The above incidents helped shape the future of Woolworth’s Early on 19 November 2008, The Times first reported that the Woolworths’ retail business was a target for restructuring specialist Hilco, who would buy the retail arm for a nominal; this was confirmed later the same day. This deal would have left Woolworths Group with its profitable distribution and publishing businesses and a reduced debt load. The group’s banks, GMAC and Burdale, rejected the deal and recalled their loans, forcing the group to place the retail business and Entertainment UK Ltd into administration.
Neville Kahn, Dan Butters and Nick Dargan of Deloitte ; Touche LLP were appointed joint administrators. When the company entered administration it had a debt of 385 million. The administrators announced that they aim to keep the company as a going concern over the crucial Christmas period, although analysts fear that any heavy discounting would create a domino effect and drag down other high street retailers. Deloitte later announced they had received “substantial interest” in Woolworths.
When news about Woolworths being placed into administration became widely publicised, National Lottery operator Camelot Group immediately suspended Woolworths from selling their lottery tickets and scratch cards, as well as preventing claimants from redeeming prizes at the stores. On 5 December Woolworths both recorded their greatest single day takings of 27 million, and axed 450 head office and support staff jobs. Woolworths is also to remain open beyond the Christmas period.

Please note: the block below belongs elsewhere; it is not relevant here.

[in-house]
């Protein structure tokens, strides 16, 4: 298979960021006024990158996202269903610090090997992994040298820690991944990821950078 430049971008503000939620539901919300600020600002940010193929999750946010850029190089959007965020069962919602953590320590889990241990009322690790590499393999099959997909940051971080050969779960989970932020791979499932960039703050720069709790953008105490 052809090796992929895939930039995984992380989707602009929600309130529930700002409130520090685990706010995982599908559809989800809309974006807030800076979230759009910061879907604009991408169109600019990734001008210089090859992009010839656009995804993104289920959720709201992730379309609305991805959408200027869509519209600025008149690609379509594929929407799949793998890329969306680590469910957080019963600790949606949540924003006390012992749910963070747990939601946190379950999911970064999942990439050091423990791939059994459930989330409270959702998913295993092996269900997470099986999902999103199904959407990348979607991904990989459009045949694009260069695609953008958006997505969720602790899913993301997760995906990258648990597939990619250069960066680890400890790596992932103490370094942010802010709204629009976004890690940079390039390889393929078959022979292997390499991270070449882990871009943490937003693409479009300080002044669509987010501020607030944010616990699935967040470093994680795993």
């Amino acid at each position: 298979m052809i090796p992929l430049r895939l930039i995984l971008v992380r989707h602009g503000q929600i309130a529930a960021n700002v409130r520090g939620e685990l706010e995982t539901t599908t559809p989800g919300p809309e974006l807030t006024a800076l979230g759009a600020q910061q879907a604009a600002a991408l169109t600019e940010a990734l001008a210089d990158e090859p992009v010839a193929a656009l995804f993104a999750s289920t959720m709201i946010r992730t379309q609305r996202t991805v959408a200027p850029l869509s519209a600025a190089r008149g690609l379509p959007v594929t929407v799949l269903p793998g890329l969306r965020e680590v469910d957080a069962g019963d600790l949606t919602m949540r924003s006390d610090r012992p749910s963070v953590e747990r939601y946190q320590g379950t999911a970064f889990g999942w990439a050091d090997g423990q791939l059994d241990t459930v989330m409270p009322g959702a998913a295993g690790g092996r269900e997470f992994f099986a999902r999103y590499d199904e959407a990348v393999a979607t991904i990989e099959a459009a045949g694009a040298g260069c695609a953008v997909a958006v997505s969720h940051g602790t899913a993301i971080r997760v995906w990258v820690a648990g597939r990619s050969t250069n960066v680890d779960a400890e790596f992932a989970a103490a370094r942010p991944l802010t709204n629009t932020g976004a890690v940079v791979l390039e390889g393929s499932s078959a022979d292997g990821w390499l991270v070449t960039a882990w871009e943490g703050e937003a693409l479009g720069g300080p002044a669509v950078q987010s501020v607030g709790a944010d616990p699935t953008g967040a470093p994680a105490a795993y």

The administrators announced on the 10 December that they were struggling to sell the company as a going concern and as a result some stores may close before the end of the month. They also announced the start of a closing-down sale on the following day (11 December). Talks were still progressing to sell individual stores and leases to a number of retailers, said to include the supermarket chains Tesco, Asda, Sainsbury’s, The Co-operative and the discount chain Poundland.
On 17 December 2008, Administrators announced that all 807 Woolworths stores would close by the 5 January 2009 resulting in 27,000 job losses, unless a buyer is found. Deloitte’s Neville Kahn also said that it was unclear how much of Woolworths’ debts would be paid. Proposed Methodology The method proposed for this research is case study and analytical and statistical analysis.
By obtaining pertinent financial information using records from the companies house and online financial indexes, and using economic snapshots of England provided by the national bureau of economical research and statistics we can point out the factors that led to closing down of the Woolworths stores and predict the possible outcomes and effects of this closure on the political, economical and social situation of the country. For the suggested methodology to work, we will need to analyze details of at least 4 to 6 quarters of financial standing for the company and the 3 to 4 years of the financial situation of England and the world.
We also need to relate the current scenario with previous economic recessions in the past 50 years. It is hoped that the deductions made will be consistent with the incidents of such nature in the past and be accurate enough to depict the scenario of the current economic environment and the eventual effect of the closure on the economy. Example of a case study as per the proposed methodology The following details have been obtained from the Woolworths’ corporate website. The are considered to be accurate and any references made to them are substantiated with further references to major financial organisations with similar data or statistics.